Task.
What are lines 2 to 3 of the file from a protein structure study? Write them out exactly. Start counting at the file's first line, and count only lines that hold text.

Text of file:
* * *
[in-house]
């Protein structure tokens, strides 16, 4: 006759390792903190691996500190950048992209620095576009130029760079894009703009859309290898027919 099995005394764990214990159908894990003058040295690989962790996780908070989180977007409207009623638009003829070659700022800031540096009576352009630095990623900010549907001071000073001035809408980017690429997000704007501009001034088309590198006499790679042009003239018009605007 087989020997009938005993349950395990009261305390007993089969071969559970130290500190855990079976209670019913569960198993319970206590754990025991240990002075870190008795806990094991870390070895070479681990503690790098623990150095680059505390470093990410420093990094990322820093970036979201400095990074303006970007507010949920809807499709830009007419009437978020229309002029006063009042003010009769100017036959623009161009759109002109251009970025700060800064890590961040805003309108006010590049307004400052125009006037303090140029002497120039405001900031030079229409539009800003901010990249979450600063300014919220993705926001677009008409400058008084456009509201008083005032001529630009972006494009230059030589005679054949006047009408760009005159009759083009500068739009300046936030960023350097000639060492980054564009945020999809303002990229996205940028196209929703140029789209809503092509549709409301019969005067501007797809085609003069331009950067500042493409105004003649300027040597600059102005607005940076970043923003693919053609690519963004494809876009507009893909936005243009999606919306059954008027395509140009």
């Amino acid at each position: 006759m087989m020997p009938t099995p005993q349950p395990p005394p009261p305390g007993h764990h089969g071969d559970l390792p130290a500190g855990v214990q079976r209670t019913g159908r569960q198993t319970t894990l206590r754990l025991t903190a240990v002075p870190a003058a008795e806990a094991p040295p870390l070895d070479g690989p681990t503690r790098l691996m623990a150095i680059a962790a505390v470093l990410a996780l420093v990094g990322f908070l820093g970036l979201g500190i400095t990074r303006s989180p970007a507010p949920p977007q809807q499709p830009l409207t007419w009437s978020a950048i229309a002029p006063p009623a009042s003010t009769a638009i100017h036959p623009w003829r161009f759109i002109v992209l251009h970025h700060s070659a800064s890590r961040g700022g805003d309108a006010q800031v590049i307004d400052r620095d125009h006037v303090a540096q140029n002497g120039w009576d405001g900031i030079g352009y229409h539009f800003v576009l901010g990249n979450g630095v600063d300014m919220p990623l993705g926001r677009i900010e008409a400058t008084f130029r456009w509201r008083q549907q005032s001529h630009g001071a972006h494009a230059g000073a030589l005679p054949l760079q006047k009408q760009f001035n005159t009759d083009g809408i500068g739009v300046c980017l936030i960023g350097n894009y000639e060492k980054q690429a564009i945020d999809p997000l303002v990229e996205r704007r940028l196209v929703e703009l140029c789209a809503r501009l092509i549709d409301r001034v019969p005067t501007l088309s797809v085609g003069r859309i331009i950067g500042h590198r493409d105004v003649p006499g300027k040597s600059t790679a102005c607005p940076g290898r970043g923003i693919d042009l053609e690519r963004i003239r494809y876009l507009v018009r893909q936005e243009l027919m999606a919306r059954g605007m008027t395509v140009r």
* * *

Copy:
């Protein structure tokens, strides 16, 4: 006759390792903190691996500190950048992209620095576009130029760079894009703009859309290898027919 099995005394764990214990159908894990003058040295690989962790996780908070989180977007409207009623638009003829070659700022800031540096009576352009630095990623900010549907001071000073001035809408980017690429997000704007501009001034088309590198006499790679042009003239018009605007 087989020997009938005993349950395990009261305390007993089969071969559970130290500190855990079976209670019913569960198993319970206590754990025991240990002075870190008795806990094991870390070895070479681990503690790098623990150095680059505390470093990410420093990094990322820093970036979201400095990074303006970007507010949920809807499709830009007419009437978020229309002029006063009042003010009769100017036959623009161009759109002109251009970025700060800064890590961040805003309108006010590049307004400052125009006037303090140029002497120039405001900031030079229409539009800003901010990249979450600063300014919220993705926001677009008409400058008084456009509201008083005032001529630009972006494009230059030589005679054949006047009408760009005159009759083009500068739009300046936030960023350097000639060492980054564009945020999809303002990229996205940028196209929703140029789209809503092509549709409301019969005067501007797809085609003069331009950067500042493409105004003649300027040597600059102005607005940076970043923003693919053609690519963004494809876009507009893909936005243009999606919306059954008027395509140009």
């Amino acid at each position: 006759m087989m020997p009938t099995p005993q349950p395990p005394p009261p305390g007993h764990h089969g071969d559970l390792p130290a500190g855990v214990q079976r209670t019913g159908r569960q198993t319970t894990l206590r754990l025991t903190a240990v002075p870190a003058a008795e806990a094991p040295p870390l070895d070479g690989p681990t503690r790098l691996m623990a150095i680059a962790a505390v470093l990410a996780l420093v990094g990322f908070l820093g970036l979201g500190i400095t990074r303006s989180p970007a507010p949920p977007q809807q499709p830009l409207t007419w009437s978020a950048i229309a002029p006063p009623a009042s003010t009769a638009i100017h036959p623009w003829r161009f759109i002109v992209l251009h970025h700060s070659a800064s890590r961040g700022g805003d309108a006010q800031v590049i307004d400052r620095d125009h006037v303090a540096q140029n002497g120039w009576d405001g900031i030079g352009y229409h539009f800003v576009l901010g990249n979450g630095v600063d300014m919220p990623l993705g926001r677009i900010e008409a400058t008084f130029r456009w509201r008083q549907q005032s001529h630009g001071a972006h494009a230059g000073a030589l005679p054949l760079q006047k009408q760009f001035n005159t009759d083009g809408i500068g739009v300046c980017l936030i960023g350097n894009y000639e060492k980054q690429a564009i945020d999809p997000l303002v990229e996205r704007r940028l196209v929703e703009l140029c789209a809503r501009l092509i549709d409301r001034v019969p005067t501007l088309s797809v085609g003069r859309i331009i950067g500042h590198r493409d105004v003649p006499g300027k040597s600059t790679a102005c607005p940076g290898r970043g923003i693919d042009l053609e690519r963004i003239r494809y876009l507009v018009r893909q936005e243009l027919m999606a919306r059954g605007m008027t395509v140009r």